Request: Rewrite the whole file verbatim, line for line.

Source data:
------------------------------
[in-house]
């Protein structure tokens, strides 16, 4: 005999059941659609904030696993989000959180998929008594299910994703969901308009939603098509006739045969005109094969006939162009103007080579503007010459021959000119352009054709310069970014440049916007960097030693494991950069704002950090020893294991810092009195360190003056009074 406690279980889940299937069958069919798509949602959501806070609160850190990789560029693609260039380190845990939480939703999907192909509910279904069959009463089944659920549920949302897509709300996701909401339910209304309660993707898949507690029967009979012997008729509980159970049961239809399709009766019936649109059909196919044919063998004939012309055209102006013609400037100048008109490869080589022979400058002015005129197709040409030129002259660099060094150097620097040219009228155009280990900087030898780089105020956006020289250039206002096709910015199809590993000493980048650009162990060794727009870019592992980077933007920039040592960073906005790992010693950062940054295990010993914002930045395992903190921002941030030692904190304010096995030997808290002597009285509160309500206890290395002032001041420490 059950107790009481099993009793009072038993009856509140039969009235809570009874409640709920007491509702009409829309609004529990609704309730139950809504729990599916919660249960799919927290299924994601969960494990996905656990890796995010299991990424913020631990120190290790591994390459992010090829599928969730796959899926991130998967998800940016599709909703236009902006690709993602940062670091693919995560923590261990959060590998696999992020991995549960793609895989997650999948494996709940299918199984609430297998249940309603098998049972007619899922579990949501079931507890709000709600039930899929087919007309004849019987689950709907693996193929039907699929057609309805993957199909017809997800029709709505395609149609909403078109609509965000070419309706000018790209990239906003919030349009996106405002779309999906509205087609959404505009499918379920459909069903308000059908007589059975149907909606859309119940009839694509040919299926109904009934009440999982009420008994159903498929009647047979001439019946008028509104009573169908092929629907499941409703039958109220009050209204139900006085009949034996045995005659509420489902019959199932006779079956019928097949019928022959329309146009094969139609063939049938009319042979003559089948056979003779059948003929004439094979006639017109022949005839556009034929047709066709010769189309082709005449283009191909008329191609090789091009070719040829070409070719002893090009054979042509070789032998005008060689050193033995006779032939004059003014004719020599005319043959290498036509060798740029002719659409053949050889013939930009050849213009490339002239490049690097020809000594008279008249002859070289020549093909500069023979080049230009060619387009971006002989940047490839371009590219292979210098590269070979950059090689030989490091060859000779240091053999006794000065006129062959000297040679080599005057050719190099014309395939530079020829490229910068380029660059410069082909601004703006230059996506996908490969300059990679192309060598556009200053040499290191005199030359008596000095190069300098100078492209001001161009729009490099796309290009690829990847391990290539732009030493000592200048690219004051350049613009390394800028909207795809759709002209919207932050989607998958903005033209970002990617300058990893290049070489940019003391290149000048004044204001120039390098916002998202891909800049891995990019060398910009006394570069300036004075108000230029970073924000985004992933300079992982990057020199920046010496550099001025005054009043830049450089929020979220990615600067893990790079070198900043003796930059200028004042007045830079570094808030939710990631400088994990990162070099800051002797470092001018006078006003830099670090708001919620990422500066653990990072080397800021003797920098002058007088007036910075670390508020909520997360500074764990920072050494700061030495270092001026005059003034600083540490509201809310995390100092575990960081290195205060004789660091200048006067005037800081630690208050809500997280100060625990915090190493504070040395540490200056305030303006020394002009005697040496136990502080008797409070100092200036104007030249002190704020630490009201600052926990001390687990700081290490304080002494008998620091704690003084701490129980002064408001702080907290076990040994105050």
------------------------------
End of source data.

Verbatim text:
[in-house]
């Protein structure tokens, strides 16, 4: 005999059941659609904030696993989000959180998929008594299910994703969901308009939603098509006739045969005109094969006939162009103007080579503007010459021959000119352009054709310069970014440049916007960097030693494991950069704002950090020893294991810092009195360190003056009074 406690279980889940299937069958069919798509949602959501806070609160850190990789560029693609260039380190845990939480939703999907192909509910279904069959009463089944659920549920949302897509709300996701909401339910209304309660993707898949507690029967009979012997008729509980159970049961239809399709009766019936649109059909196919044919063998004939012309055209102006013609400037100048008109490869080589022979400058002015005129197709040409030129002259660099060094150097620097040219009228155009280990900087030898780089105020956006020289250039206002096709910015199809590993000493980048650009162990060794727009870019592992980077933007920039040592960073906005790992010693950062940054295990010993914002930045395992903190921002941030030692904190304010096995030997808290002597009285509160309500206890290395002032001041420490 059950107790009481099993009793009072038993009856509140039969009235809570009874409640709920007491509702009409829309609004529990609704309730139950809504729990599916919660249960799919927290299924994601969960494990996905656990890796995010299991990424913020631990120190290790591994390459992010090829599928969730796959899926991130998967998800940016599709909703236009902006690709993602940062670091693919995560923590261990959060590998696999992020991995549960793609895989997650999948494996709940299918199984609430297998249940309603098998049972007619899922579990949501079931507890709000709600039930899929087919007309004849019987689950709907693996193929039907699929057609309805993957199909017809997800029709709505395609149609909403078109609509965000070419309706000018790209990239906003919030349009996106405002779309999906509205087609959404505009499918379920459909069903308000059908007589059975149907909606859309119940009839694509040919299926109904009934009440999982009420008994159903498929009647047979001439019946008028509104009573169908092929629907499941409703039958109220009050209204139900006085009949034996045995005659509420489902019959199932006779079956019928097949019928022959329309146009094969139609063939049938009319042979003559089948056979003779059948003929004439094979006639017109022949005839556009034929047709066709010769189309082709005449283009191909008329191609090789091009070719040829070409070719002893090009054979042509070789032998005008060689050193033995006779032939004059003014004719020599005319043959290498036509060798740029002719659409053949050889013939930009050849213009490339002239490049690097020809000594008279008249002859070289020549093909500069023979080049230009060619387009971006002989940047490839371009590219292979210098590269070979950059090689030989490091060859000779240091053999006794000065006129062959000297040679080599005057050719190099014309395939530079020829490229910068380029660059410069082909601004703006230059996506996908490969300059990679192309060598556009200053040499290191005199030359008596000095190069300098100078492209001001161009729009490099796309290009690829990847391990290539732009030493000592200048690219004051350049613009390394800028909207795809759709002209919207932050989607998958903005033209970002990617300058990893290049070489940019003391290149000048004044204001120039390098916002998202891909800049891995990019060398910009006394570069300036004075108000230029970073924000985004992933300079992982990057020199920046010496550099001025005054009043830049450089929020979220990615600067893990790079070198900043003796930059200028004042007045830079570094808030939710990631400088994990990162070099800051002797470092001018006078006003830099670090708001919620990422500066653990990072080397800021003797920098002058007088007036910075670390508020909520997360500074764990920072050494700061030495270092001026005059003034600083540490509201809310995390100092575990960081290195205060004789660091200048006067005037800081630690208050809500997280100060625990915090190493504070040395540490200056305030303006020394002009005697040496136990502080008797409070100092200036104007030249002190704020630490009201600052926990001390687990700081290490304080002494008998620091704690003084701490129980002064408001702080907290076990040994105050």